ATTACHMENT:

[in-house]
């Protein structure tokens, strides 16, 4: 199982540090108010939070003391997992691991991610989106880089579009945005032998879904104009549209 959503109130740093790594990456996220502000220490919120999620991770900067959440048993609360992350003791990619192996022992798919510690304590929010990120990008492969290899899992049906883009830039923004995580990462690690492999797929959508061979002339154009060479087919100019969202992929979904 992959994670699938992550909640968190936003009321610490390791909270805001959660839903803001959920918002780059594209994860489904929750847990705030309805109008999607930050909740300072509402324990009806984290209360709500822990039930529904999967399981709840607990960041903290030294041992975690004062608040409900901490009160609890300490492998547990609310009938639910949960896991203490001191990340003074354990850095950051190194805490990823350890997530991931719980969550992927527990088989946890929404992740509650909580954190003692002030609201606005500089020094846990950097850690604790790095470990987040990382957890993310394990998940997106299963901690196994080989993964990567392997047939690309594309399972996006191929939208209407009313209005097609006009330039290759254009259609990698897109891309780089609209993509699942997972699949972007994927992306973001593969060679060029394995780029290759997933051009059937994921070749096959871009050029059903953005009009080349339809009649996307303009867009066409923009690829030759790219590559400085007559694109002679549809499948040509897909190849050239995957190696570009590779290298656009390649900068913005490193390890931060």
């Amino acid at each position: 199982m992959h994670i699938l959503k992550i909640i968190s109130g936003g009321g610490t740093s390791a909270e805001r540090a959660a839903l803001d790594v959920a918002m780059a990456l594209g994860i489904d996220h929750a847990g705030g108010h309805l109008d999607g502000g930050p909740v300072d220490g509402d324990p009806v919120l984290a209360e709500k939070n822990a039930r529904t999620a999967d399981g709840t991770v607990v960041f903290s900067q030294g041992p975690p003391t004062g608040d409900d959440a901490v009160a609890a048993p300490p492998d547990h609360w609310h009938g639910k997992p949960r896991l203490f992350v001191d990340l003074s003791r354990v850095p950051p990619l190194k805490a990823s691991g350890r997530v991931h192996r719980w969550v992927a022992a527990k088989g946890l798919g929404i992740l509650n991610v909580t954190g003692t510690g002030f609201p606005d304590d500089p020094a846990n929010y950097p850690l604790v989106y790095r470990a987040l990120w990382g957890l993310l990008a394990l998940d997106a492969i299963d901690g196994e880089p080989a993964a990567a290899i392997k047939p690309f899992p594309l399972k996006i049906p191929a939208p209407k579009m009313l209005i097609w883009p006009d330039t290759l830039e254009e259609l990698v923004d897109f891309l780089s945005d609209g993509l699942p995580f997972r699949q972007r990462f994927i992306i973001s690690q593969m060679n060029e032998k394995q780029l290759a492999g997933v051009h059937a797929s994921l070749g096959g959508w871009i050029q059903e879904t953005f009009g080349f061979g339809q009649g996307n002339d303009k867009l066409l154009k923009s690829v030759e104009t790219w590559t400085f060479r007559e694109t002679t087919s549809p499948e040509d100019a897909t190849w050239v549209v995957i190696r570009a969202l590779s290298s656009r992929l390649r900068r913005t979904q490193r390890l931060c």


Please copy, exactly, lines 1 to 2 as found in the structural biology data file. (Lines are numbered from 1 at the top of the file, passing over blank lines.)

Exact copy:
[in-house]
């Protein structure tokens, strides 16, 4: 199982540090108010939070003391997992691991991610989106880089579009945005032998879904104009549209 959503109130740093790594990456996220502000220490919120999620991770900067959440048993609360992350003791990619192996022992798919510690304590929010990120990008492969290899899992049906883009830039923004995580990462690690492999797929959508061979002339154009060479087919100019969202992929979904 992959994670699938992550909640968190936003009321610490390791909270805001959660839903803001959920918002780059594209994860489904929750847990705030309805109008999607930050909740300072509402324990009806984290209360709500822990039930529904999967399981709840607990960041903290030294041992975690004062608040409900901490009160609890300490492998547990609310009938639910949960896991203490001191990340003074354990850095950051190194805490990823350890997530991931719980969550992927527990088989946890929404992740509650909580954190003692002030609201606005500089020094846990950097850690604790790095470990987040990382957890993310394990998940997106299963901690196994080989993964990567392997047939690309594309399972996006191929939208209407009313209005097609006009330039290759254009259609990698897109891309780089609209993509699942997972699949972007994927992306973001593969060679060029394995780029290759997933051009059937994921070749096959871009050029059903953005009009080349339809009649996307303009867009066409923009690829030759790219590559400085007559694109002679549809499948040509897909190849050239995957190696570009590779290298656009390649900068913005490193390890931060």